• The social dimension of CLSCs is often underestimated. They organize community meetings and workshops on many aspects of family life, health and personal development. These social gatherings tend to be very useful for newcomers.

For a complete directory of CLSC locations in Quebec, check Wikipedia (which is sometimes more reliable than Quebec’s government run website).

What is the CSSS?

The CSSS (Centre de santé et de services sociaux) Health and Social Service Centres, are the link between the CLSC clinics, public residential centres (CHSLDs), youth centres, rehabilitation centres, specialized and general care hospitals within their territories. The CSSS help to oversee and facilitate the CLSC to ensure that individuals can find the care their need in a timely manner. They also look after the residents of long-term care and residential centres, while encouraging the public to adopt and maintain a healthy lifestyle. Furthermore, the CSSS work in conjunction with local and regional partners, in order to contribute to improving the overall public health within their territory.

Walk-In Clinics vs. Private Clinics

When you are sick and need to see a doctor without an appointment, you can go to a walk-in clinic. It can be public or private, in French or in English. Some offer services in other languages including Chinese, Portuguese, Spanish and Hebrew. To find a public walk-in clinic, where you don’t have to pay (provided you have your Health Insurance card), contact your CLSC. They will tell you if they have an in-house clinic where you can go, or direct you to another clinic in your neighbourhood. If you choose a private clinic, a consultation fee will be charged to you (typically $100). You can then ask your private insurance for a refund.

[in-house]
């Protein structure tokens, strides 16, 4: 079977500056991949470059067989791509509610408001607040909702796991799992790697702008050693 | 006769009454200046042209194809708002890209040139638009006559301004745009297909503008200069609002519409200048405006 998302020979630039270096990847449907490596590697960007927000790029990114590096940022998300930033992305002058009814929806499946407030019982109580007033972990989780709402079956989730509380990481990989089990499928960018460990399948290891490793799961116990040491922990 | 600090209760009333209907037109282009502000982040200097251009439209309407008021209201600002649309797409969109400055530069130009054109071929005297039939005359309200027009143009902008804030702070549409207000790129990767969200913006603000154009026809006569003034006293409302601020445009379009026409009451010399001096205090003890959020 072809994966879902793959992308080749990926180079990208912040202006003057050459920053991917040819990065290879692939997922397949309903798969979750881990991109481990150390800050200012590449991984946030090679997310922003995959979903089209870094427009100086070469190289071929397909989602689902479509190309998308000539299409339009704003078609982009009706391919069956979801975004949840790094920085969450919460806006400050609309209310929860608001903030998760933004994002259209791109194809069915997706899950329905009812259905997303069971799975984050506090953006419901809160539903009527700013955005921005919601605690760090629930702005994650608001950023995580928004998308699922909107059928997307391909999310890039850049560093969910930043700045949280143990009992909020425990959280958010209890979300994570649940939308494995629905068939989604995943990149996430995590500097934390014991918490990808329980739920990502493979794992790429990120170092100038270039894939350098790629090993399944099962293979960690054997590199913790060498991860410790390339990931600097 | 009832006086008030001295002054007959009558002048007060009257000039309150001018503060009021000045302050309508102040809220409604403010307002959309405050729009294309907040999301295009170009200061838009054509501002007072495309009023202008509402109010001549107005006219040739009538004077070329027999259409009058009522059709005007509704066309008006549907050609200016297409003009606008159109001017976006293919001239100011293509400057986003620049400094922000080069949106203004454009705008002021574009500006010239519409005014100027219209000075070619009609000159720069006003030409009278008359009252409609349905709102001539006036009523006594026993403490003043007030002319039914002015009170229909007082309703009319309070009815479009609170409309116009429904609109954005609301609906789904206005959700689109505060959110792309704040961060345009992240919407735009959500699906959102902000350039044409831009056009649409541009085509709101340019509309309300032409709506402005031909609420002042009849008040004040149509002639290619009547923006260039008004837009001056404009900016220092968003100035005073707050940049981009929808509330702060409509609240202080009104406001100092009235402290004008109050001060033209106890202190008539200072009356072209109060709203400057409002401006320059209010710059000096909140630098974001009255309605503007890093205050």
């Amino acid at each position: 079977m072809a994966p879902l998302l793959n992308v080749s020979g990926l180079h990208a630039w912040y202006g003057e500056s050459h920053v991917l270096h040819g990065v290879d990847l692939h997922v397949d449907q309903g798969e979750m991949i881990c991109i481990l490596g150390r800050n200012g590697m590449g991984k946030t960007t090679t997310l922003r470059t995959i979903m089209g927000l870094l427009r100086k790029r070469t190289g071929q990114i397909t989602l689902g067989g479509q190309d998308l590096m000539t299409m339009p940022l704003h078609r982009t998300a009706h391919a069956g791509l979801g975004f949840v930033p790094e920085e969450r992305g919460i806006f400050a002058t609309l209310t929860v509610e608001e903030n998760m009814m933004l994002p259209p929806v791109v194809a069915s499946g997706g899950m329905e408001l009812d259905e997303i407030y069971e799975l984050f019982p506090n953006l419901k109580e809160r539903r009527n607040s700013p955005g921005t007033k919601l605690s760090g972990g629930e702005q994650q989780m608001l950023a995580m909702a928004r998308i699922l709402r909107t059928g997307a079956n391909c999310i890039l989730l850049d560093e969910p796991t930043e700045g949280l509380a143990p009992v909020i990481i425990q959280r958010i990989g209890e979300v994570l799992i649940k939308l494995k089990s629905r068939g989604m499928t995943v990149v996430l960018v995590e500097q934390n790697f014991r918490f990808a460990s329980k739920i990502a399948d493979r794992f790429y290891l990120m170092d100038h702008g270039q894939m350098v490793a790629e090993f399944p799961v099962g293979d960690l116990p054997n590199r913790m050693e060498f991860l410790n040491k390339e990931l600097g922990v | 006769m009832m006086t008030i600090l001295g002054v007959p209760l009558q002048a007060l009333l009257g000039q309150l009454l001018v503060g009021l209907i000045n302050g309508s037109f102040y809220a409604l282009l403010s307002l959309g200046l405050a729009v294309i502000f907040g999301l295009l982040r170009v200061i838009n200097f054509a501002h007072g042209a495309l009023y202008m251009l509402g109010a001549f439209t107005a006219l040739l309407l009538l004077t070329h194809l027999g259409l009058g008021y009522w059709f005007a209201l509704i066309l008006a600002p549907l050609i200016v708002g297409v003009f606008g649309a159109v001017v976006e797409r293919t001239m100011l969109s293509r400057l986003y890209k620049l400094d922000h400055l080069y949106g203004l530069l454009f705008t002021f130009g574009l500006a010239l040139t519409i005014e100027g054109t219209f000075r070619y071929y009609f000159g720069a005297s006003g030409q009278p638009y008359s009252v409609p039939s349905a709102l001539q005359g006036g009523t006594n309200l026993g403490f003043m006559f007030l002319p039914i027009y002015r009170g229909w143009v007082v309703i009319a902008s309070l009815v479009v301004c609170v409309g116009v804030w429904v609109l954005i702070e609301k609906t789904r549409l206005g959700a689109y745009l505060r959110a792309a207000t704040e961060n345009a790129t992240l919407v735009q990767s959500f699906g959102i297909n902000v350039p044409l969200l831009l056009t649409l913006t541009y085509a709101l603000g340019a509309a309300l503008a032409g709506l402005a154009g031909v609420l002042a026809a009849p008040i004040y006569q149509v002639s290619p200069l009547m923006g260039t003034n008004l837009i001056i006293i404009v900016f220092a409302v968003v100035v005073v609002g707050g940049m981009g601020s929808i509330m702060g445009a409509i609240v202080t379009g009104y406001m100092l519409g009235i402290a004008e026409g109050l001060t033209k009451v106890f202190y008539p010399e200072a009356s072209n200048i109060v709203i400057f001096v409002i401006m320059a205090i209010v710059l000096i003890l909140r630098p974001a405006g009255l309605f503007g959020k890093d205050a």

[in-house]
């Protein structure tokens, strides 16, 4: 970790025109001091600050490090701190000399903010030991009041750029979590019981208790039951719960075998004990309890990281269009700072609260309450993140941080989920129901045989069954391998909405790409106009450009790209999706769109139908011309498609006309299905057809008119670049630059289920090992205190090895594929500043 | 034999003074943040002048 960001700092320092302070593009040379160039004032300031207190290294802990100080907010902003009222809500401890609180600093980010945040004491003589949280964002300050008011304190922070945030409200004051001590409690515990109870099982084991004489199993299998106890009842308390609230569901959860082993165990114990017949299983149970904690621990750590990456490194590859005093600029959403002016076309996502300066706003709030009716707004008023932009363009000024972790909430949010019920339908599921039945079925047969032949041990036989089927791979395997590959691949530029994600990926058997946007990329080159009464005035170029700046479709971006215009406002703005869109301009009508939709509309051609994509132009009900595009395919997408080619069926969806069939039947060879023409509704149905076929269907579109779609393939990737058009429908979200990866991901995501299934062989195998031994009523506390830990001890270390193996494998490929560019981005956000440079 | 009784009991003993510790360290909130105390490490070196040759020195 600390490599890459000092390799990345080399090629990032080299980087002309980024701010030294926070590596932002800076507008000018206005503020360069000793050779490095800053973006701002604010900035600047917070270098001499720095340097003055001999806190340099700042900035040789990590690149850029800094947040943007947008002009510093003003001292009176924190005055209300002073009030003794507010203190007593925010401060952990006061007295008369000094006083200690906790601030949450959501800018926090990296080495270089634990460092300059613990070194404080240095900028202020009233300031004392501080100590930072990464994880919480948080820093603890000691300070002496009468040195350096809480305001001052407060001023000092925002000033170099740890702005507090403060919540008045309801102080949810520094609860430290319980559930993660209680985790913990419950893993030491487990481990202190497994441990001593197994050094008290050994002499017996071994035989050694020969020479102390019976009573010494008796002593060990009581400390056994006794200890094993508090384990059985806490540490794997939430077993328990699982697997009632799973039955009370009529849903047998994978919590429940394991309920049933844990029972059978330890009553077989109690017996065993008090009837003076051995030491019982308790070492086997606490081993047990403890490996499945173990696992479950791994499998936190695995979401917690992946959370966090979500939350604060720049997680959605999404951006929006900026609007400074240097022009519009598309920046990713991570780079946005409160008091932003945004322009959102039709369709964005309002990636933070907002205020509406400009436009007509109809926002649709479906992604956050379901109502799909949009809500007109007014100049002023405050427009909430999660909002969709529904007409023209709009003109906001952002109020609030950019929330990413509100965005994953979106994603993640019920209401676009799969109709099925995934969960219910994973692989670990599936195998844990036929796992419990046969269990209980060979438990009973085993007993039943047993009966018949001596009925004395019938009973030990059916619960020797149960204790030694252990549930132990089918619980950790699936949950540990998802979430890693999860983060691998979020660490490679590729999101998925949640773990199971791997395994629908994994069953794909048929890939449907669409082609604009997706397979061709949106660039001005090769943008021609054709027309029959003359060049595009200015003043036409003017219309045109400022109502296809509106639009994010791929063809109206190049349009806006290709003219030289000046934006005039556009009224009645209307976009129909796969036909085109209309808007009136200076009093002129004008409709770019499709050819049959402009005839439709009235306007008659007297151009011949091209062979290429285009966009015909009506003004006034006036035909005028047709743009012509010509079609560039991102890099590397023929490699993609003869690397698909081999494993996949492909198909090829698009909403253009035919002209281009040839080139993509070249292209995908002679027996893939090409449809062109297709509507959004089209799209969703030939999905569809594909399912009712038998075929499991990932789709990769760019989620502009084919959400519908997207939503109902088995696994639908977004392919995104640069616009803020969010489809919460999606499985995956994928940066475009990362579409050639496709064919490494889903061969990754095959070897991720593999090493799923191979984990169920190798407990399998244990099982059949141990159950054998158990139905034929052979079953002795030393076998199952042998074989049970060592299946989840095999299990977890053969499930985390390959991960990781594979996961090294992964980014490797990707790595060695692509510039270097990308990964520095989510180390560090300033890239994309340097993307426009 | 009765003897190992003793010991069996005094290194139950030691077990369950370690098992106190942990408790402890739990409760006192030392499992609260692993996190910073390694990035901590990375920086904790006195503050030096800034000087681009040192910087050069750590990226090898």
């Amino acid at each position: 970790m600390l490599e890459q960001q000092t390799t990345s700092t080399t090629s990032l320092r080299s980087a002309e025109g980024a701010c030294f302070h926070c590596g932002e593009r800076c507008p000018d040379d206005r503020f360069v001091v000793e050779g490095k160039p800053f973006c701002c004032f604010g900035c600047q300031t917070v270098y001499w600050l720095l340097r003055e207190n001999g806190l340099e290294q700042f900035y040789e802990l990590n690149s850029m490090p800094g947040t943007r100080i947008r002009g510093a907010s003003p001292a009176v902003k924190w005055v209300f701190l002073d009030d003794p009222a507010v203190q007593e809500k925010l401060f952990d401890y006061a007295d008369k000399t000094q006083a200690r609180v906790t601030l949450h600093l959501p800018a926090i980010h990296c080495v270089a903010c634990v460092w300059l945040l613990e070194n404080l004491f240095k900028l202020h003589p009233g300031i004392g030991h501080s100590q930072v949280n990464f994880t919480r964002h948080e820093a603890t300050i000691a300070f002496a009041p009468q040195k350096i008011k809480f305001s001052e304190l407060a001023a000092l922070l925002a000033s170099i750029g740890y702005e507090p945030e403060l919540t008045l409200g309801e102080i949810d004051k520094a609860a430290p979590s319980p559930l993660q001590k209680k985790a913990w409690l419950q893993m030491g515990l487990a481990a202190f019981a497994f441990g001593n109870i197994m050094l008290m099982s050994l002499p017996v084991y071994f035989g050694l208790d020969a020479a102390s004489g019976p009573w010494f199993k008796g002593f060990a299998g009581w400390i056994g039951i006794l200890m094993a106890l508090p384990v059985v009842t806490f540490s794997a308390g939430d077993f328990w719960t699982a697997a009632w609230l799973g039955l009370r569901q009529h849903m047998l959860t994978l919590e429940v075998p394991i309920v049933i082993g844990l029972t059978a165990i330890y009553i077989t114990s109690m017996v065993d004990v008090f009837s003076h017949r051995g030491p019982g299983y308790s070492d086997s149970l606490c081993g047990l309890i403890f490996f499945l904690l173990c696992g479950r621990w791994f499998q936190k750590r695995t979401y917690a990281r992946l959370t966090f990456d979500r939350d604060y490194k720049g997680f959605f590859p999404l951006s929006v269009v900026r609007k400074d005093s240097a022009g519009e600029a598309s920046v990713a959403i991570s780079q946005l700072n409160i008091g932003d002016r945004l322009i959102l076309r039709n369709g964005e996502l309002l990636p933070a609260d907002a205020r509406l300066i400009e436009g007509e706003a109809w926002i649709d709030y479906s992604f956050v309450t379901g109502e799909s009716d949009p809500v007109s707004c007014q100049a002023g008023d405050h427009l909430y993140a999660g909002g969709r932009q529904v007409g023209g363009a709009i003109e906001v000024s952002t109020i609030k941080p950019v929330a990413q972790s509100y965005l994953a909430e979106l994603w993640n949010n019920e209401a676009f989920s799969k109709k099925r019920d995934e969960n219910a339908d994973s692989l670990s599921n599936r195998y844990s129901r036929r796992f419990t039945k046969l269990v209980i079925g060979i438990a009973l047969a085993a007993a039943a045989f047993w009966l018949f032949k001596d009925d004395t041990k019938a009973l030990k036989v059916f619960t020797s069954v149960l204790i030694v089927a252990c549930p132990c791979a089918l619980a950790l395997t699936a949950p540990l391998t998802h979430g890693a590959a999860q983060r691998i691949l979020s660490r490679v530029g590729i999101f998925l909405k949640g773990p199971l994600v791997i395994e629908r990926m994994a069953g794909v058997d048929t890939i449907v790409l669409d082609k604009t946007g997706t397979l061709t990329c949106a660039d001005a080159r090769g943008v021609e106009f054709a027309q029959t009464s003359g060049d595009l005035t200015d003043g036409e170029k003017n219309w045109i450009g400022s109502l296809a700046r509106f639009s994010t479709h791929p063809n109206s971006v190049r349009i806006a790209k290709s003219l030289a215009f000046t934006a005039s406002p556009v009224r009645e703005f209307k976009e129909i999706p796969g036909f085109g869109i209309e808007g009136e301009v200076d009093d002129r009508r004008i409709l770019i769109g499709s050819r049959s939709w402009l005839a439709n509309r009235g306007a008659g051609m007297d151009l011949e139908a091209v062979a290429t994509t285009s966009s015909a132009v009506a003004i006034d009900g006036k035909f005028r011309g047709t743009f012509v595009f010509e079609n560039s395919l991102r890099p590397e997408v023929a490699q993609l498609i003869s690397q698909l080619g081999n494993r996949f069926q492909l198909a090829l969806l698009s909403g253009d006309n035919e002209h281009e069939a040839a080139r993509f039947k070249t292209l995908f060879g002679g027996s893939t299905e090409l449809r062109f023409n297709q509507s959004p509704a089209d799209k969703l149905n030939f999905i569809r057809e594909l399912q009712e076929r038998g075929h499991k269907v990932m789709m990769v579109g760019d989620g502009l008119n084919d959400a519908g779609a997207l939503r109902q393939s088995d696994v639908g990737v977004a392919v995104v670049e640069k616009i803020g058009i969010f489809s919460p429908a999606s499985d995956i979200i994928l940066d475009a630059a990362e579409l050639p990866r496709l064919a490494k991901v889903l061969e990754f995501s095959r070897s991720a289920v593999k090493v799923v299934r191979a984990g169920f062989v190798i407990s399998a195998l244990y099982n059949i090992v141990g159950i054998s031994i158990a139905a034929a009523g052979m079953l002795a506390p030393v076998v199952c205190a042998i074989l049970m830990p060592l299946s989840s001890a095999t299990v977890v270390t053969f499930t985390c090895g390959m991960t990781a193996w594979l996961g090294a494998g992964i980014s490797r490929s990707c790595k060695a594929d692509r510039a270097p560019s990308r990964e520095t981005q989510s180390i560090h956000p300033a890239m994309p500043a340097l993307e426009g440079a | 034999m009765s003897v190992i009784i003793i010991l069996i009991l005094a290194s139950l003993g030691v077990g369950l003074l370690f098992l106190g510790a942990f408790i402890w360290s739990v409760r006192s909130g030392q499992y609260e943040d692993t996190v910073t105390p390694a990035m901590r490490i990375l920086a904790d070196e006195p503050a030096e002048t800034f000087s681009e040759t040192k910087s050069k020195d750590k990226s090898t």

The problem with walk-in clinics is the waiting time. Be prepared to wait for hours (literally) before you see the doctor! It’s not rare for a nurse to welcome and sort patients according to their condition or priority. For this reason, many Quebeckers prefer to simply self-medicate based on the advice of a pharmacist. It’s also another reason why some opt for a private health insurance plan that covers the cost of private clinics, which tend to provide faster service and often have in-house specialists available. But even without private insurance, individuals can use a private clinic and pay the out-of-pocket fee; RAMQ insurance will still cover the cost of any prescriptions.

Learn more

For more information on the CSSS, CLSC and to find Quebec health and social services and locations, visit the Sante Montreal Search Portal.

You might also want to read our helpful articles on the Quebec Healthcare System and the RAMQ Health Insurance Card.

If you’re moving (or have already moved) to Quebec, be sure to check out our Online Relocation Guide for Montreal, featuring 20 chapters of essential facts, links and advice for getting acquainted with the local ways, customs and procedures, covering healthcare, housing, schooling, transportation and much more. We promise to save you time, save you money, and help you avoid the most common mistakes.

Photo credit: Unsplash